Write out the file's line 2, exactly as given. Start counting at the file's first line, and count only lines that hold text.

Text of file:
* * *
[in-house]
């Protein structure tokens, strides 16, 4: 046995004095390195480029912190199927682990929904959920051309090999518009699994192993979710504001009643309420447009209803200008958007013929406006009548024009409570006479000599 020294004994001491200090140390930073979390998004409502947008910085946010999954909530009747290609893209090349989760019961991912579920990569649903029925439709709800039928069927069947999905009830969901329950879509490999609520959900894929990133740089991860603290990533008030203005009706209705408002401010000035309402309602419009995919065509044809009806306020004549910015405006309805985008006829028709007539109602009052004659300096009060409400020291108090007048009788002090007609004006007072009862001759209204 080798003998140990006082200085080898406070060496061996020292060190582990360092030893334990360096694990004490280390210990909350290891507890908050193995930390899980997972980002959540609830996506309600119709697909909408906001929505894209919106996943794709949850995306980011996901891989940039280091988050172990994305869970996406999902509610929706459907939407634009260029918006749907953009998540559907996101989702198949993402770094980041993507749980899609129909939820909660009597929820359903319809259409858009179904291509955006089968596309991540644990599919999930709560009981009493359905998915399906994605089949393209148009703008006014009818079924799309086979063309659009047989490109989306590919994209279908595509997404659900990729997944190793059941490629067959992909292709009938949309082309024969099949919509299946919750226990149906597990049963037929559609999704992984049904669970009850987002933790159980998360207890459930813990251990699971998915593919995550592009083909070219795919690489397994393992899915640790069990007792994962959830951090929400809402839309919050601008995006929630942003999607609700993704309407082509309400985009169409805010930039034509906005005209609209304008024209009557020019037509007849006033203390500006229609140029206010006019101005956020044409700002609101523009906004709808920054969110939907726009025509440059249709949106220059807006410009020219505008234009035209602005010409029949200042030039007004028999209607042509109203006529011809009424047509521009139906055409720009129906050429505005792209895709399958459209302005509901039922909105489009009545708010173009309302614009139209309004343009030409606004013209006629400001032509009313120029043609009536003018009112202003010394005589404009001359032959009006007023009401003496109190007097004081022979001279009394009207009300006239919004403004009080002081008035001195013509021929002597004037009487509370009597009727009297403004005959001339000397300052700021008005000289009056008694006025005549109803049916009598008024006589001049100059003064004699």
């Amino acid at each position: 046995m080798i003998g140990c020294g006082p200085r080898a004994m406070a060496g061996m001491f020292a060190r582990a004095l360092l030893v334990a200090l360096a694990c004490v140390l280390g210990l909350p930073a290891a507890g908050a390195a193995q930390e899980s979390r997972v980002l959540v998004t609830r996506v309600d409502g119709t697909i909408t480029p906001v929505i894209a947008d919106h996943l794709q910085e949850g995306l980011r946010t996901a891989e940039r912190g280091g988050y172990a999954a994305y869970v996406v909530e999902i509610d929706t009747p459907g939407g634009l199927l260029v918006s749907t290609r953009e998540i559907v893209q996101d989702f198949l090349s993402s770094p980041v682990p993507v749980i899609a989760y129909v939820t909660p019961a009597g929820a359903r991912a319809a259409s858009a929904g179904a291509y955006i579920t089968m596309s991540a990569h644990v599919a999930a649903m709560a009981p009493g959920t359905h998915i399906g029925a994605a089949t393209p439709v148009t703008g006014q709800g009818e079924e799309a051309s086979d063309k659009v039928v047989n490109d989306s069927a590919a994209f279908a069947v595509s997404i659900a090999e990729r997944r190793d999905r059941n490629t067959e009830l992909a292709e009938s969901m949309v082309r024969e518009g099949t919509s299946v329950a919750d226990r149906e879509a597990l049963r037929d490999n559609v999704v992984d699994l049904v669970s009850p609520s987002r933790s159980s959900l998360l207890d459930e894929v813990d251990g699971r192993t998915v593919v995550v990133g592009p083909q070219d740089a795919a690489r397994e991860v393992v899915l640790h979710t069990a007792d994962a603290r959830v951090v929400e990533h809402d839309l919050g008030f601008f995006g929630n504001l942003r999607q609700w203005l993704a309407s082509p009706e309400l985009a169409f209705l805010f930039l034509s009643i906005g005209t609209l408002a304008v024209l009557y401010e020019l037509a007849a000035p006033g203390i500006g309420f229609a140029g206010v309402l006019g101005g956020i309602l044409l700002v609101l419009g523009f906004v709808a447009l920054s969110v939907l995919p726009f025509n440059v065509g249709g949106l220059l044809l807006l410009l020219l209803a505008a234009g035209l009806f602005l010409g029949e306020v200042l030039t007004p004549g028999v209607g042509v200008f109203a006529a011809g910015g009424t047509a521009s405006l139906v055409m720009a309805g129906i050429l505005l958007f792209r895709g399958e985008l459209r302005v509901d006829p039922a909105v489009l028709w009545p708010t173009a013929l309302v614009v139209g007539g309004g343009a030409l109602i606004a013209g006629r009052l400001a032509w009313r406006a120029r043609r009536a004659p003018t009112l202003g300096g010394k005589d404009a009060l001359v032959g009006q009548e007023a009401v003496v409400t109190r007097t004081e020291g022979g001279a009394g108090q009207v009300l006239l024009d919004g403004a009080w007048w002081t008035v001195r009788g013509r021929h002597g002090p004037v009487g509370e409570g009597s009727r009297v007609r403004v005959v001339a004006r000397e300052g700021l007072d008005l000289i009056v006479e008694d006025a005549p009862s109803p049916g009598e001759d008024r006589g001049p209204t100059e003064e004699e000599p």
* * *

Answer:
């Protein structure tokens, strides 16, 4: 046995004095390195480029912190199927682990929904959920051309090999518009699994192993979710504001009643309420447009209803200008958007013929406006009548024009409570006479000599 020294004994001491200090140390930073979390998004409502947008910085946010999954909530009747290609893209090349989760019961991912579920990569649903029925439709709800039928069927069947999905009830969901329950879509490999609520959900894929990133740089991860603290990533008030203005009706209705408002401010000035309402309602419009995919065509044809009806306020004549910015405006309805985008006829028709007539109602009052004659300096009060409400020291108090007048009788002090007609004006007072009862001759209204 080798003998140990006082200085080898406070060496061996020292060190582990360092030893334990360096694990004490280390210990909350290891507890908050193995930390899980997972980002959540609830996506309600119709697909909408906001929505894209919106996943794709949850995306980011996901891989940039280091988050172990994305869970996406999902509610929706459907939407634009260029918006749907953009998540559907996101989702198949993402770094980041993507749980899609129909939820909660009597929820359903319809259409858009179904291509955006089968596309991540644990599919999930709560009981009493359905998915399906994605089949393209148009703008006014009818079924799309086979063309659009047989490109989306590919994209279908595509997404659900990729997944190793059941490629067959992909292709009938949309082309024969099949919509299946919750226990149906597990049963037929559609999704992984049904669970009850987002933790159980998360207890459930813990251990699971998915593919995550592009083909070219795919690489397994393992899915640790069990007792994962959830951090929400809402839309919050601008995006929630942003999607609700993704309407082509309400985009169409805010930039034509906005005209609209304008024209009557020019037509007849006033203390500006229609140029206010006019101005956020044409700002609101523009906004709808920054969110939907726009025509440059249709949106220059807006410009020219505008234009035209602005010409029949200042030039007004028999209607042509109203006529011809009424047509521009139906055409720009129906050429505005792209895709399958459209302005509901039922909105489009009545708010173009309302614009139209309004343009030409606004013209006629400001032509009313120029043609009536003018009112202003010394005589404009001359032959009006007023009401003496109190007097004081022979001279009394009207009300006239919004403004009080002081008035001195013509021929002597004037009487509370009597009727009297403004005959001339000397300052700021008005000289009056008694006025005549109803049916009598008024006589001049100059003064004699």